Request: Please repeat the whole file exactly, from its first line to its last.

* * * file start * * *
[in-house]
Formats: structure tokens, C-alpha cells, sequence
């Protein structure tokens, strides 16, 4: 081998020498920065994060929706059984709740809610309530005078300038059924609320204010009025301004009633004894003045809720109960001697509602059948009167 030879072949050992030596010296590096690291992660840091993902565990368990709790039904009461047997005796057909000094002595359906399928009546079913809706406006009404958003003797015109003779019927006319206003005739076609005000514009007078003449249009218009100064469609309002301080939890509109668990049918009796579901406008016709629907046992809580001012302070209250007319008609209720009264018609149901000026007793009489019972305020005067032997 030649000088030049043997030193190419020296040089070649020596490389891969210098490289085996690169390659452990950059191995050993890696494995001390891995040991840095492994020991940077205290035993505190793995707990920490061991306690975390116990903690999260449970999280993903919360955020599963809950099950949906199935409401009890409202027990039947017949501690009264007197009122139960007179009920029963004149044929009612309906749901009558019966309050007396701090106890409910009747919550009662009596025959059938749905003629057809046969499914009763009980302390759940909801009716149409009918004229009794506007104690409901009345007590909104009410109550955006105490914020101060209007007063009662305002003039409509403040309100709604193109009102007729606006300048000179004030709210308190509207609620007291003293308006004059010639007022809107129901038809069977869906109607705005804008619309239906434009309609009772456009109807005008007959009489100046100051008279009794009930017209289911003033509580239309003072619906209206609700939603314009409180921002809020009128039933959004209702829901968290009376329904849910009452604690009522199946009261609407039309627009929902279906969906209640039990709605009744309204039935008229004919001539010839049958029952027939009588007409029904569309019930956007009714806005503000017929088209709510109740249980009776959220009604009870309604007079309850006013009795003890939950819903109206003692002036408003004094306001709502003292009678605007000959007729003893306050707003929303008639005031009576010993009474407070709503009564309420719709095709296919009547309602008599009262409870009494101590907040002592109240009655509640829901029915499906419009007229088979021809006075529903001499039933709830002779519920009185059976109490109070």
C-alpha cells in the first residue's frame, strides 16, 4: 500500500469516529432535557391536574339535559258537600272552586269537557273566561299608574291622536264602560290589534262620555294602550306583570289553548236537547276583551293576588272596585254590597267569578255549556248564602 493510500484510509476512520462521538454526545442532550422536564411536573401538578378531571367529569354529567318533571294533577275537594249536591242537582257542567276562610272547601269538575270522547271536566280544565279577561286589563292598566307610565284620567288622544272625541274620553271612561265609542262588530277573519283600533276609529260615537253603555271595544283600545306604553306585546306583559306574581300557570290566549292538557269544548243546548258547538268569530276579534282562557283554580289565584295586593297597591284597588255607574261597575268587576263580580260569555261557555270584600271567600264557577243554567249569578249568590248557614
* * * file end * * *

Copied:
[in-house]
Formats: structure tokens, C-alpha cells, sequence
């Protein structure tokens, strides 16, 4: 081998020498920065994060929706059984709740809610309530005078300038059924609320204010009025301004009633004894003045809720109960001697509602059948009167 030879072949050992030596010296590096690291992660840091993902565990368990709790039904009461047997005796057909000094002595359906399928009546079913809706406006009404958003003797015109003779019927006319206003005739076609005000514009007078003449249009218009100064469609309002301080939890509109668990049918009796579901406008016709629907046992809580001012302070209250007319008609209720009264018609149901000026007793009489019972305020005067032997 030649000088030049043997030193190419020296040089070649020596490389891969210098490289085996690169390659452990950059191995050993890696494995001390891995040991840095492994020991940077205290035993505190793995707990920490061991306690975390116990903690999260449970999280993903919360955020599963809950099950949906199935409401009890409202027990039947017949501690009264007197009122139960007179009920029963004149044929009612309906749901009558019966309050007396701090106890409910009747919550009662009596025959059938749905003629057809046969499914009763009980302390759940909801009716149409009918004229009794506007104690409901009345007590909104009410109550955006105490914020101060209007007063009662305002003039409509403040309100709604193109009102007729606006300048000179004030709210308190509207609620007291003293308006004059010639007022809107129901038809069977869906109607705005804008619309239906434009309609009772456009109807005008007959009489100046100051008279009794009930017209289911003033509580239309003072619906209206609700939603314009409180921002809020009128039933959004209702829901968290009376329904849910009452604690009522199946009261609407039309627009929902279906969906209640039990709605009744309204039935008229004919001539010839049958029952027939009588007409029904569309019930956007009714806005503000017929088209709510109740249980009776959220009604009870309604007079309850006013009795003890939950819903109206003692002036408003004094306001709502003292009678605007000959007729003893306050707003929303008639005031009576010993009474407070709503009564309420719709095709296919009547309602008599009262409870009494101590907040002592109240009655509640829901029915499906419009007229088979021809006075529903001499039933709830002779519920009185059976109490109070």
C-alpha cells in the first residue's frame, strides 16, 4: 500500500469516529432535557391536574339535559258537600272552586269537557273566561299608574291622536264602560290589534262620555294602550306583570289553548236537547276583551293576588272596585254590597267569578255549556248564602 493510500484510509476512520462521538454526545442532550422536564411536573401538578378531571367529569354529567318533571294533577275537594249536591242537582257542567276562610272547601269538575270522547271536566280544565279577561286589563292598566307610565284620567288622544272625541274620553271612561265609542262588530277573519283600533276609529260615537253603555271595544283600545306604553306585546306583559306574581300557570290566549292538557269544548243546548258547538268569530276579534282562557283554580289565584295586593297597591284597588255607574261597575268587576263580580260569555261557555270584600271567600264557577243554567249569578249568590248557614